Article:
In Exit Strategies

Scott Bushkie - Cornerstone Business Services

When it came time to sell their business, less than half (43%) of all business owners planned ahead. That’s according to the results of the latest M&A Market Pulse survey, sponsored by IBBA and M&A Source and conducted by the Graziado School of Business at Pepperdine University.

What that means is that most business owners wait for some kind of trigger before they go to market. Those triggers are often negative in nature, stemming from a family health issue, conflict, or (most commonly) burnout.

Unfortunately, that often means business performance is on the decline. Or, at the very least, it means the business owner hasn’t had time to make specific changes that will better position a business for sale. Changes like these:

Audited financials
Business owners who plan ahead have time to get their financials audited the last few years before a sale. This increases buyer and lender confidence and smooths the due diligence process considerably.

Even if you don’t plan years in advance, some proactive bookwork can help clean up your accounting methods, push cash to the bottom line, and create valuable transparency around discretionary spending and owner perks.

Emotional readiness
When it comes time to sell, will you be running away or running toward something? Owners are most likely to achieve a successful business sale when they are emotionally prepared.

It takes some effort, but business owners need to build an identity for themselves, beyond president or CEO. You need something to do with your time and your resources – something that still gives you a sense of pride and accomplishment after a sale.

Growth plans
According to the Market Pulse survey, burnout is consistently one of the top two reasons sellers go to market. But sellers who wait until they are emotionally drained have typically checked out of the business months or years before they pick up the phone.

They’ve stopped innovating, reinvesting in the business, or making long-term growth plans. All that adds up to the kind of stagnation that shows up on the books as well as in employee engagement.

Buyers pay more when the growth strategy is clear and momentum is already underway. Businesses that have plateaued, and those that are on the decline, signal risk to buyers and lenders alike. So even if a buyer sees the potential, they may have a harder time finding a financial institution willing to support the deal.

Experienced management team
Part of preparing for a sale is working yourself out of the business by developing an experienced, empowered management team. The less the business is dependent on you and your knowledge or relationships, the less risk buyers face in a transition. And less risk translates to a higher sale price and/or makes your company more salable.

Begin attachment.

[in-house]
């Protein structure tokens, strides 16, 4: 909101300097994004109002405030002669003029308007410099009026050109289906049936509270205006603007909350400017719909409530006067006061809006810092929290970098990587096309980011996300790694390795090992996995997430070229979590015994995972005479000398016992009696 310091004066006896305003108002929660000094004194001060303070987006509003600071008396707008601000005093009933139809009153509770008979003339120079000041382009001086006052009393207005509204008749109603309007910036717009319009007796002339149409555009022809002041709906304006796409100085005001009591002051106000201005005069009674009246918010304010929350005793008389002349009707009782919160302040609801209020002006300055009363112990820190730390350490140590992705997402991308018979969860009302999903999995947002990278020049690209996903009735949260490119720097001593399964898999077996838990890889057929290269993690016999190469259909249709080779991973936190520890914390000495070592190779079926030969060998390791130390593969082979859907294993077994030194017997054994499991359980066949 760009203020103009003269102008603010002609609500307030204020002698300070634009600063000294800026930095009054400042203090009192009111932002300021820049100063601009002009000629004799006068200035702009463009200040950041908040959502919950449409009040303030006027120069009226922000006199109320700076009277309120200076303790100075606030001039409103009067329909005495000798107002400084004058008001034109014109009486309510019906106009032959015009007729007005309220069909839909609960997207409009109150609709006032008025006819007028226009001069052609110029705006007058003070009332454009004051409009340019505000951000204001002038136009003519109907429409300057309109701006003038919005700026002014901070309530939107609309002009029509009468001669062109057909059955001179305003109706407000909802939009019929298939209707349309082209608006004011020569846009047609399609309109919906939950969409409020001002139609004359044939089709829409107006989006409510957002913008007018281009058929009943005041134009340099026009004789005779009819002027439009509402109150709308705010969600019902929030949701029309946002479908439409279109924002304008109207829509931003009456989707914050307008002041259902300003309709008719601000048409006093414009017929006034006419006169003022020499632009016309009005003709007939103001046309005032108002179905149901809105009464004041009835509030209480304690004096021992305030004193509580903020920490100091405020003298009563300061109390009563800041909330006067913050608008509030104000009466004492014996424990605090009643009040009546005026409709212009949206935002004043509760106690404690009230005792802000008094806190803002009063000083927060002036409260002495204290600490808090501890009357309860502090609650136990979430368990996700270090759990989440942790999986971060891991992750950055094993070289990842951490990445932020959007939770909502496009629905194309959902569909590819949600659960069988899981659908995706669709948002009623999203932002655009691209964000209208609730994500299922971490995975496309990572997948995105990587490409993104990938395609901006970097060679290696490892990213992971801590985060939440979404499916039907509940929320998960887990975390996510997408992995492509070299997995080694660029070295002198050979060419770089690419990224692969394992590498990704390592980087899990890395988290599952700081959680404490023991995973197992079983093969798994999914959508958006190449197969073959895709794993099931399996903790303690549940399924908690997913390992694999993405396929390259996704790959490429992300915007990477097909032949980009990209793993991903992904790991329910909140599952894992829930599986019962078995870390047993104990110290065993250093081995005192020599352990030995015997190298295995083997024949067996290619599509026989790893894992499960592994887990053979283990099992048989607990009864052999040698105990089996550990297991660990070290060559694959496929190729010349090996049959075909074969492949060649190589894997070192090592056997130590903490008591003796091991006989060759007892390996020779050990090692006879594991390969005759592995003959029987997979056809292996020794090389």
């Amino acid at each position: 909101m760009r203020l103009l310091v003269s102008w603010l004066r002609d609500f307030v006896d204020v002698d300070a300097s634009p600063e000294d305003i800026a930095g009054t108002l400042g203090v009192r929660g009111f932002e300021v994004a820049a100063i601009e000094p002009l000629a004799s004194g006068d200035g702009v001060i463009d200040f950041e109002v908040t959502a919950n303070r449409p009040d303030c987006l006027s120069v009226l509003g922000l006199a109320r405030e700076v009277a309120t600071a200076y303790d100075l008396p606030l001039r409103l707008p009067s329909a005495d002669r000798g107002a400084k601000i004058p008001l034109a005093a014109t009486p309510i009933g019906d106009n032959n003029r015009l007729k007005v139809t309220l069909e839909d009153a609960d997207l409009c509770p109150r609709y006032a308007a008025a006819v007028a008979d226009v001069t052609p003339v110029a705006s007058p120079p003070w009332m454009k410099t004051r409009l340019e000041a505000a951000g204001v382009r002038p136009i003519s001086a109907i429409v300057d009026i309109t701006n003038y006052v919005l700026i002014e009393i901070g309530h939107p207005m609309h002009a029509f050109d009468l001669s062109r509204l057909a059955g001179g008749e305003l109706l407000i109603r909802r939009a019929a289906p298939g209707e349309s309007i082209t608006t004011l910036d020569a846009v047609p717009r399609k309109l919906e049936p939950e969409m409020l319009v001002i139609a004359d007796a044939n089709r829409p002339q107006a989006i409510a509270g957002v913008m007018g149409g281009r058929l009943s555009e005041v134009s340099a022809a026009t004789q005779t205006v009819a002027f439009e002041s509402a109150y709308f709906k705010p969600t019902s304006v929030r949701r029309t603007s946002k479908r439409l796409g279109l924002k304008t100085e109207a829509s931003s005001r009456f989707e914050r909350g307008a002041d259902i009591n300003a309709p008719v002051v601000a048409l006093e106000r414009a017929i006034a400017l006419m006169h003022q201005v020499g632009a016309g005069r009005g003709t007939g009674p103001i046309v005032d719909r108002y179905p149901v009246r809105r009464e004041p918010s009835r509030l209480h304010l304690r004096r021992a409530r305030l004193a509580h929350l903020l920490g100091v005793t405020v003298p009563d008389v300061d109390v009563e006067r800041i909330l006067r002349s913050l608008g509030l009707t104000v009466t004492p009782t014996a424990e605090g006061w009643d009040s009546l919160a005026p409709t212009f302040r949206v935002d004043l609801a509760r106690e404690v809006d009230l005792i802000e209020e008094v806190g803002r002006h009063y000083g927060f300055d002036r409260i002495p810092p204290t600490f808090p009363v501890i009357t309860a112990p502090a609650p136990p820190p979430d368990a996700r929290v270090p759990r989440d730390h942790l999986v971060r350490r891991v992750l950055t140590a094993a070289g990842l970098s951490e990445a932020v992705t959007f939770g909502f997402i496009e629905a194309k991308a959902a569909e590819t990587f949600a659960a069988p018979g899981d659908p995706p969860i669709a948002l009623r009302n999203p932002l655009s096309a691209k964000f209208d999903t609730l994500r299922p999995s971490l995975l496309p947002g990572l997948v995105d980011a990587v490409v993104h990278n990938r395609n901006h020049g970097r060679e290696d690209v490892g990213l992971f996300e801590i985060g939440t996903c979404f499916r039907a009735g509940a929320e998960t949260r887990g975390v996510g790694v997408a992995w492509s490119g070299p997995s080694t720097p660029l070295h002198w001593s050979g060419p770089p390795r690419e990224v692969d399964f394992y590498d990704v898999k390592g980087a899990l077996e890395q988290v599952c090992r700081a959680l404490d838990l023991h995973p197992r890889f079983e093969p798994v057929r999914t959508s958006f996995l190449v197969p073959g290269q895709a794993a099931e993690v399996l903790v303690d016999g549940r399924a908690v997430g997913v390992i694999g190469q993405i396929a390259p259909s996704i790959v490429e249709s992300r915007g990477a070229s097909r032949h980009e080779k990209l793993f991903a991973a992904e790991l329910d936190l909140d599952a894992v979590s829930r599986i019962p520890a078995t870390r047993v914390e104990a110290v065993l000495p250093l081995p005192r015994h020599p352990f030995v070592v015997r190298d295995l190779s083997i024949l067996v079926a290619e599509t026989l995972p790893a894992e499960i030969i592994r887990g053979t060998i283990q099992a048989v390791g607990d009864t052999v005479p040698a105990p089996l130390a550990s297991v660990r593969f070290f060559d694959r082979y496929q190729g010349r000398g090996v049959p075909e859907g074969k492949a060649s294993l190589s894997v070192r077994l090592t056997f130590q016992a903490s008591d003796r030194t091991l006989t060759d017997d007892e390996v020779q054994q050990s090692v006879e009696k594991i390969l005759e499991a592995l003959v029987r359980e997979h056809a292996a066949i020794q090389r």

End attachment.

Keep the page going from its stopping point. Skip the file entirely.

Selling a well-prepared business is a completely different experience than selling due to some triggering event. You have more leverage and the process is simply more enjoyable and less stressful as you are proactively executing a strategy versus reacting to an event in your life without much control. Good things happen and you’ll be able to walk away from the closing table feeling satisfied and confident you made the right choices.

You want to go out on your terms and sell before you must. The holy grail is a sale timed to align with peaks in both your business and the market. If you can pull that off, it’s typically a win in terms of value and structure. Plus, the sale process will go faster, reducing the inevitable emotional turmoil for you, your family, and your team.

Not everyone achieves such percent synchronicity, but your chances are significantly better if the sale is part of a planned strategy. Whether you’re 10 months or 10 years away from exiting your business, take time now to think about how you will leave.

Will you sell to your employees, a family member, or a third party? Will you sell all your equity or retain some portion for the second bite at the apple? No matter what strategy you think you’ll choose, prep with an M&A advisor who will help you understand your business’s real value and time the market appropriately. Add support from a CPA to minimize taxes and work with a financial advisor to figure out if you can live the lifestyle you want after a sale.

If you can do those three pieces, at minimum, you’’ll be making an intentional, well-informed decision – not a gut-reaction that puts one of the biggest transitions of your life at risk.

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